Amongst a flurry of other news, last week's Comic-Con revealed the fate of Halo Chronicles, the mystery-shrouded interactive entertainment project from filmmaker Peter Jackson. After being revealed with great fanfare at the X06 Conference, the reportedly episodic game-movie hybrid disappeared from public view.
Though Jackson said Halo Chronicles "collapsed" when the Halo film entered development limbo nearly three years ago, its ultimate fate was apparently sealed more recently. Speaking to the Los Angeles Times yesterday, Jackson's manager Ken Kamins said the final plug wasn't pulled until just this past January as part of Microsoft's companywide downsizing. The still-officially-unacknowledged Halo massively multiplayer game was also an apparent casualty of the cuts--as was its rumored developer, Ensemble Studios.
[UPDATE] On Tuesday, Microsoft belatedly acknowledged that work on the project, which it referred to as Halo Chronicles for the first time publicly, was at a standstill. "Microsoft Game Studios is deeply committed to supporting and strategically growing the Halo franchise, and our relationship with Peter and his team is something that we greatly value," read its statement. "Given the bandwidth of both of our companies we’ve decided to put this joint effort on hold and prioritize resources against other projects like Halo 3: ODST, Halo: Reach, and Halo Legends."
Luckily, Kamins had some good news--namely, that Jackson hasn't abandoned game development. In fact, Wingnut Interactive, the game-centric offshoot of his Wingnut Films production company, is actively crafting some new, unannounced IP.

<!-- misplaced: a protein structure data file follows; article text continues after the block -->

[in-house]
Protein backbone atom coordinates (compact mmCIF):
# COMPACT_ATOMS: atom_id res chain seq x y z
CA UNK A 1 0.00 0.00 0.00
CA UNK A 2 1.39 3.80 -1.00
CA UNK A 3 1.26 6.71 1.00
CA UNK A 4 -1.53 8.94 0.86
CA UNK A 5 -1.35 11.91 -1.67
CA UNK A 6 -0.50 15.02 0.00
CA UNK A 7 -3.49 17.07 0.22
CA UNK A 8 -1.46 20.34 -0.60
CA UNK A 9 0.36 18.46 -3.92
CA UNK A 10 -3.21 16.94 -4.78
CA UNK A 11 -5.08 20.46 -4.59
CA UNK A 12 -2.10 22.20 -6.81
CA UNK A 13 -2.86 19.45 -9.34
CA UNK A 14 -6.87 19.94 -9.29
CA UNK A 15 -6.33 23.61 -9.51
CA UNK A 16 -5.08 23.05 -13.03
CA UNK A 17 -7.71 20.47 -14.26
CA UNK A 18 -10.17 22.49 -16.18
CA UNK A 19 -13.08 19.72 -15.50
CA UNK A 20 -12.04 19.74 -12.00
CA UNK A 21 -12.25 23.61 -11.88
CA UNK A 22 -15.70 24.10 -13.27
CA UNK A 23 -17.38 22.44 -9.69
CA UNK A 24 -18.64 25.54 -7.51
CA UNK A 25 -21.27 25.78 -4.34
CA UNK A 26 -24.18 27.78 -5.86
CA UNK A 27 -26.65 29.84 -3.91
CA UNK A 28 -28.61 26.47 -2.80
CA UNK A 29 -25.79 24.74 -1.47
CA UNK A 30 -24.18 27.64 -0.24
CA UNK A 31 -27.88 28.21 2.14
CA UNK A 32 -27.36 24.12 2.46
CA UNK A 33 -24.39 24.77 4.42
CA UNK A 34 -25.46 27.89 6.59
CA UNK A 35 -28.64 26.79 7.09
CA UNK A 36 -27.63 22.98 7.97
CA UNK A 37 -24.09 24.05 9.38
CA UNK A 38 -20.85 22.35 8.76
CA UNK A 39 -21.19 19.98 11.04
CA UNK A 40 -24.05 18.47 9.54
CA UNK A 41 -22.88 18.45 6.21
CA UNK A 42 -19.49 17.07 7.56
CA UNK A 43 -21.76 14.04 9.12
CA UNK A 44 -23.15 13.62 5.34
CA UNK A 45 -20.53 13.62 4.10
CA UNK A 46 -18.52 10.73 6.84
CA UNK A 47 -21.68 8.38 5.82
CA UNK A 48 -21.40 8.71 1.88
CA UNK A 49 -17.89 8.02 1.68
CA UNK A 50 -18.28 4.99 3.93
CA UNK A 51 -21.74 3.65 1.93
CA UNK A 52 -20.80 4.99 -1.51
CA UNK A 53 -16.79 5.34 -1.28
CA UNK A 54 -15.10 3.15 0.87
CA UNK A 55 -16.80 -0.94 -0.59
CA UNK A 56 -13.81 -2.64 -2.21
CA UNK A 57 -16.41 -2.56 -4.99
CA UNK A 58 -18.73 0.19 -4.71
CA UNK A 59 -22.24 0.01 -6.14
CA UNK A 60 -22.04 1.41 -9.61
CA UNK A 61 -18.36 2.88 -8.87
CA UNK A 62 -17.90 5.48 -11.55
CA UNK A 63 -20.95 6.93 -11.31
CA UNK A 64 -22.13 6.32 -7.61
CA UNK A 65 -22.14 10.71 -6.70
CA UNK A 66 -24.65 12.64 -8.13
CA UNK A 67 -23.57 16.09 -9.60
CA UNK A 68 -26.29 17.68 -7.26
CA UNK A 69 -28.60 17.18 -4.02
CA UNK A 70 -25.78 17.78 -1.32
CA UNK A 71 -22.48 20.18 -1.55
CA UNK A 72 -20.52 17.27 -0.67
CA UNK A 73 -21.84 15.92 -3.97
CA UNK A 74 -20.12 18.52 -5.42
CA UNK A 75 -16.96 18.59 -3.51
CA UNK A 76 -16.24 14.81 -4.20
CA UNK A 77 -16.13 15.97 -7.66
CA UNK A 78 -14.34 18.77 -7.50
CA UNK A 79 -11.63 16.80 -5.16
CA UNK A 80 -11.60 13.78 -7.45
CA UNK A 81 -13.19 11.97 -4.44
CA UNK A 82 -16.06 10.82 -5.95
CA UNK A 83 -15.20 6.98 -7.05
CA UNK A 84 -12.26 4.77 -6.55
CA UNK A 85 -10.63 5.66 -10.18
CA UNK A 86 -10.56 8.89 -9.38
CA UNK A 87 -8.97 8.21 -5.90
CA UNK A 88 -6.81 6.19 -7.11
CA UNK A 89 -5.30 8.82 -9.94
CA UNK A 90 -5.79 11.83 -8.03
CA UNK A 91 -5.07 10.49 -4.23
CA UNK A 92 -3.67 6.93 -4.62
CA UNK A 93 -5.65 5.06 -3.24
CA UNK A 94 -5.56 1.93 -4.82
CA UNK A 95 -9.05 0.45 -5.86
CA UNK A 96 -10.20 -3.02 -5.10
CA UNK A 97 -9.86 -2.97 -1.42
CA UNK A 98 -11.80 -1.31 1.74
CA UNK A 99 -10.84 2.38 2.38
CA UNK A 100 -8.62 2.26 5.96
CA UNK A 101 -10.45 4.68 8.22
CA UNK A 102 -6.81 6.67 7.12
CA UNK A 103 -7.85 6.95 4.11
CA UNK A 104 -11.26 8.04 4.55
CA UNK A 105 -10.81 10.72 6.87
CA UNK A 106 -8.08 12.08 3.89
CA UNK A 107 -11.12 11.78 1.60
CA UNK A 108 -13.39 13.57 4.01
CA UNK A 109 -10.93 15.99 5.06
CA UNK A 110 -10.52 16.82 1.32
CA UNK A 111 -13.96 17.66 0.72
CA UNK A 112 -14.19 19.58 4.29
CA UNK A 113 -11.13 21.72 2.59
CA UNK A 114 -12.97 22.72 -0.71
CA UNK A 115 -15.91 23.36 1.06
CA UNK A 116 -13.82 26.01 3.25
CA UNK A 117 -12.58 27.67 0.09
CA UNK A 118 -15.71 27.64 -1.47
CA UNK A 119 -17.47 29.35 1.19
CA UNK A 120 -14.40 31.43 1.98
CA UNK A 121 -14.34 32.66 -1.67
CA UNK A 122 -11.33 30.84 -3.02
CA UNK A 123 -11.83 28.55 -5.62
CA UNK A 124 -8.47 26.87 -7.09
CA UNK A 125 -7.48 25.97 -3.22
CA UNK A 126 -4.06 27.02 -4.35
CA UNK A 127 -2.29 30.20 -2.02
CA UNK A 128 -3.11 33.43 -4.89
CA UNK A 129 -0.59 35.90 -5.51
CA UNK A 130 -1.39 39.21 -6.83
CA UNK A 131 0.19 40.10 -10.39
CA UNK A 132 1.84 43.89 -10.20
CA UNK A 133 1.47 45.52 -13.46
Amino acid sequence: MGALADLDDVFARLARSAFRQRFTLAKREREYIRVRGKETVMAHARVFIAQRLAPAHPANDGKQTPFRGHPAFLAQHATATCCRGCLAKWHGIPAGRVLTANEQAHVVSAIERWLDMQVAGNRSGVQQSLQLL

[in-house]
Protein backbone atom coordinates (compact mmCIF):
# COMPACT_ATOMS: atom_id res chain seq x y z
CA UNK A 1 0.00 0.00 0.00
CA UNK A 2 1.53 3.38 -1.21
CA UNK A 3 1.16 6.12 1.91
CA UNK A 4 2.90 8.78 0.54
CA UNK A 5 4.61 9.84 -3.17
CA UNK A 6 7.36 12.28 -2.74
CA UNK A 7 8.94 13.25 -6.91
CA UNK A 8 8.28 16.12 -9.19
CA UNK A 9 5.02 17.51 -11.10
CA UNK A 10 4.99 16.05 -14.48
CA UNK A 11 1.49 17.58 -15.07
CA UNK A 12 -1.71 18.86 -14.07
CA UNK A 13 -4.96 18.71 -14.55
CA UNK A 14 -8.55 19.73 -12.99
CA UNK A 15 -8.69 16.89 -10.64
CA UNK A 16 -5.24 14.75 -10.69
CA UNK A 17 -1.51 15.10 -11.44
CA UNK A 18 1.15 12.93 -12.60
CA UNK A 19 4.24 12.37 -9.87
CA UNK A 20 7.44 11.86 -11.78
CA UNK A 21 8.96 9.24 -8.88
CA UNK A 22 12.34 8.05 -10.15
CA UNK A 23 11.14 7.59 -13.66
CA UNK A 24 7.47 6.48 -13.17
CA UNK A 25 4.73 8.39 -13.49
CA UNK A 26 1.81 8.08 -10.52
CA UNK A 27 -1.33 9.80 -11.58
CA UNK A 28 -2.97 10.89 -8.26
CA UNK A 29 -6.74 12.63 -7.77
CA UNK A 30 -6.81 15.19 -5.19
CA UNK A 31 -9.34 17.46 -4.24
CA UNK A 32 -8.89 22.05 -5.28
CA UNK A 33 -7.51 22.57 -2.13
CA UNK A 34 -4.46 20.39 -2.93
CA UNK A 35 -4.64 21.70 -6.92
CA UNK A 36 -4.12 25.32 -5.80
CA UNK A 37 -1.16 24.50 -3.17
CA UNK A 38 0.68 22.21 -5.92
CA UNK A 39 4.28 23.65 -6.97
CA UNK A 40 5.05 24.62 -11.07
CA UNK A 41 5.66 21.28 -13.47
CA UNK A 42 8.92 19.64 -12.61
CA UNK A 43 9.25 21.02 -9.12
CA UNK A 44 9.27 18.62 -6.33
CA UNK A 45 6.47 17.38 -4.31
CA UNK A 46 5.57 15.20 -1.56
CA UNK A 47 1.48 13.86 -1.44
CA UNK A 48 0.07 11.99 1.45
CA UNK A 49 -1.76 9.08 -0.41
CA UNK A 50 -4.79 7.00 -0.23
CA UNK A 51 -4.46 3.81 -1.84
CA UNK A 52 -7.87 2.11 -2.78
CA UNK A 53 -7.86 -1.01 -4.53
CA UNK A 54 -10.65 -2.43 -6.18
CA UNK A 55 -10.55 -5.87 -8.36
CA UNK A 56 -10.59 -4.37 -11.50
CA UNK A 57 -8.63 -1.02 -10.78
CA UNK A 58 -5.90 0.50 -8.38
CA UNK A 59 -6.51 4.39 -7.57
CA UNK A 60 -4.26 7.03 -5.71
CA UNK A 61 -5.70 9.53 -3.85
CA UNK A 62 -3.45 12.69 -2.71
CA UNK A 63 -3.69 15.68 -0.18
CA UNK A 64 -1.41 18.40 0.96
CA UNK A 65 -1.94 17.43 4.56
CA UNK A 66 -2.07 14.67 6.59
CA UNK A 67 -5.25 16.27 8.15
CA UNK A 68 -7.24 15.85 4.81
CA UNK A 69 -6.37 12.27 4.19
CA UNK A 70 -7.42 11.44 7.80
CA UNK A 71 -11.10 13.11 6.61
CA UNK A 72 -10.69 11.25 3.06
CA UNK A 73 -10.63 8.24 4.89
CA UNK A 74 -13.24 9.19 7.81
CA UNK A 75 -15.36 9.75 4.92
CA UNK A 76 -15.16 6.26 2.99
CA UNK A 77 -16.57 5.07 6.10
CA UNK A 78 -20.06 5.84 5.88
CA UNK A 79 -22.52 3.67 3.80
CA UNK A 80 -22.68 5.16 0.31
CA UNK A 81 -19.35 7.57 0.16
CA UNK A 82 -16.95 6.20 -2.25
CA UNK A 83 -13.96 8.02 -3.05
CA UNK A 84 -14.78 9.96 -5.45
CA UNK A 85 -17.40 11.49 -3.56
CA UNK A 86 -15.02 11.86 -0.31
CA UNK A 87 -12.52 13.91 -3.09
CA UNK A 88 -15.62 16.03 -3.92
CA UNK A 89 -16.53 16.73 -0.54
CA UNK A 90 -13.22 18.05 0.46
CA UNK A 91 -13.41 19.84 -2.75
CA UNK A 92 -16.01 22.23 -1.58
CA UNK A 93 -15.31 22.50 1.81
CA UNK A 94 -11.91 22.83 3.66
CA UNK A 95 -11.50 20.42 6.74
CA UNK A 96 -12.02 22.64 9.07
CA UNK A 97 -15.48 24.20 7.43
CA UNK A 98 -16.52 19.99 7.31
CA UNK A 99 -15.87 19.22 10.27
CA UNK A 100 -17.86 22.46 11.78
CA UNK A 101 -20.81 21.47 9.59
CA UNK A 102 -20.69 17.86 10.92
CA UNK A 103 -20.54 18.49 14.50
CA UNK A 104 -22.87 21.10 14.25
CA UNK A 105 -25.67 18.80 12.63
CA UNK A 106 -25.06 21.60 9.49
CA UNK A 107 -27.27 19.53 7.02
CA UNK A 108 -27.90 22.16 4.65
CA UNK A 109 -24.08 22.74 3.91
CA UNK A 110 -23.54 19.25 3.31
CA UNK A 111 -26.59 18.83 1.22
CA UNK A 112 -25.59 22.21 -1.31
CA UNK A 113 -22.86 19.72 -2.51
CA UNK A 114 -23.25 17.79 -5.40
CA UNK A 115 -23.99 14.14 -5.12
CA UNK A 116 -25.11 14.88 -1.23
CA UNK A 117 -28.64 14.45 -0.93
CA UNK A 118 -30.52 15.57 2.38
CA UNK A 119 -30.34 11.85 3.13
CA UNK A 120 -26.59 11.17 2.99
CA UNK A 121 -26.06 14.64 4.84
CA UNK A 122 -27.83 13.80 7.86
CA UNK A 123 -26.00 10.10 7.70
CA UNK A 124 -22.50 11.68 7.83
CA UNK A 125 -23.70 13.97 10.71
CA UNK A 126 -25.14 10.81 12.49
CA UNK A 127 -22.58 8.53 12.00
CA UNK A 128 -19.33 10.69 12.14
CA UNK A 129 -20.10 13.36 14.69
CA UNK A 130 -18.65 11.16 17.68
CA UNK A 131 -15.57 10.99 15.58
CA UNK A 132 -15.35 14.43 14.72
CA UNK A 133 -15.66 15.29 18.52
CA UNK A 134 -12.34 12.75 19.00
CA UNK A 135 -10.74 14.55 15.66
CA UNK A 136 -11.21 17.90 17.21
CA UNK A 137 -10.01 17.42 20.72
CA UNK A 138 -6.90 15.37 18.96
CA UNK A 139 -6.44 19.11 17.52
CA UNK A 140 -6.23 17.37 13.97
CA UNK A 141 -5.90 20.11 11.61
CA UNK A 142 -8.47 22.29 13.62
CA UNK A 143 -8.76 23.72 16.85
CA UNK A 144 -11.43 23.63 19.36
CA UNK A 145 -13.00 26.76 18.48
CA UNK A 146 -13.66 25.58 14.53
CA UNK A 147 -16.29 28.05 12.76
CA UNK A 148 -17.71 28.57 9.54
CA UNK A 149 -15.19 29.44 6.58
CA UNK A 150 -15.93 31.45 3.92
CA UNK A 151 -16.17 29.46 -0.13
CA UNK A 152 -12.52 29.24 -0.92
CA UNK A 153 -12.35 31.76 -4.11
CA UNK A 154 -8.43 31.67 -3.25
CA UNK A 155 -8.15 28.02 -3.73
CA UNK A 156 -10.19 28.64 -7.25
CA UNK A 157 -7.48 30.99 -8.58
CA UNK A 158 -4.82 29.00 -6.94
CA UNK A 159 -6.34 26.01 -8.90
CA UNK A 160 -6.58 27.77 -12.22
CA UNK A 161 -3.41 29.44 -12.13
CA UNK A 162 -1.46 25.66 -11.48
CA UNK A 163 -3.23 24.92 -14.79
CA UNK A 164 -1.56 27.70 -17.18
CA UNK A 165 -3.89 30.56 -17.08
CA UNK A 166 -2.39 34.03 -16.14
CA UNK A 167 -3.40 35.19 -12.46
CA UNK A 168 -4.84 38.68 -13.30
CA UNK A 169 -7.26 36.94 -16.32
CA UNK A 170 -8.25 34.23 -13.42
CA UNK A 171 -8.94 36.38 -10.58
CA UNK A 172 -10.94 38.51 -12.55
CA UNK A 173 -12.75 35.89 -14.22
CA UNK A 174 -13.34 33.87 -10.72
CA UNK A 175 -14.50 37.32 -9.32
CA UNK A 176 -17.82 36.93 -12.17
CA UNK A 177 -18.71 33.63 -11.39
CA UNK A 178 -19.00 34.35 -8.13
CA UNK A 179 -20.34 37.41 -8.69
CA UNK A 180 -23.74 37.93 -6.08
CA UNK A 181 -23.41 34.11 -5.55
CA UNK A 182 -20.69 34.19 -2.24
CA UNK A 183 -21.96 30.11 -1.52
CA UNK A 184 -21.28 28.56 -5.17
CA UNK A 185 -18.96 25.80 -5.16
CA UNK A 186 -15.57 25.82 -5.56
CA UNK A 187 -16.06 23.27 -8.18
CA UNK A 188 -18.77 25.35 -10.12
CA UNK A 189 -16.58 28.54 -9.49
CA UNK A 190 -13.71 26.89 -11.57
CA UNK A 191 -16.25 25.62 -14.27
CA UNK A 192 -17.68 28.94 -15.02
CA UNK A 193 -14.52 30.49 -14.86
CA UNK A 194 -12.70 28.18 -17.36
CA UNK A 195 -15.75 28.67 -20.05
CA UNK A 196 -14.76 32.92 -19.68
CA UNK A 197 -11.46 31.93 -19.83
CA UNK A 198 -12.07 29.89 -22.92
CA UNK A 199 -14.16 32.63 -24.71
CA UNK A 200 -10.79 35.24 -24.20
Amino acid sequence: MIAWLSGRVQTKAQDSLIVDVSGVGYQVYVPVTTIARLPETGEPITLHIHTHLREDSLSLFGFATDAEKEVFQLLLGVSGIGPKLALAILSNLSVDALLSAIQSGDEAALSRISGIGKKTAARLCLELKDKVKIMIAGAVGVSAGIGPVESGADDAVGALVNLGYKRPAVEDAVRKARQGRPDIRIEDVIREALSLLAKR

"It was born out of this [Halo deal], but now Peter has people in Wingnut Interactive working on original intellectual property," Kamins told the Times.
The nature of the new Wingnut game entails anyone's guess. Jackson's next directorial project, The Lovely Bones (due 2010) is an unlikely suspect. Based on the Alice Sebold novel of the same name, it is a downbeat supernatural drama about the teenage victim of a serial rapist-murderer who follows her family and killer's fates from heaven.
Though the reference to "original" likely precludes any licensed IPs, Jackson is also executive-producing the two-part film adaptation of J.R.R. Tolkien's book The Hobbit, directed by Guillermo del Toro (Hellboy II, Pan's Labyrinth). Currently, Warner Bros., which is distributing both films domestically, holds the rights to make games based on the Lord of the Rings films. Warner Bros. Interactive Entertainment reps had not confirmed the publisher will be making a Hobbit game as of press time. The last game based on the book was Sierra and Inevitable Entertainment's poorly received 2003 multiplatform adventure title.
Jackson is also executive-producing the computer-generated film based on the classic Tintin comics. At the Electronic Entertainment Expo last month, Ubisoft announced it was developing games based on the project.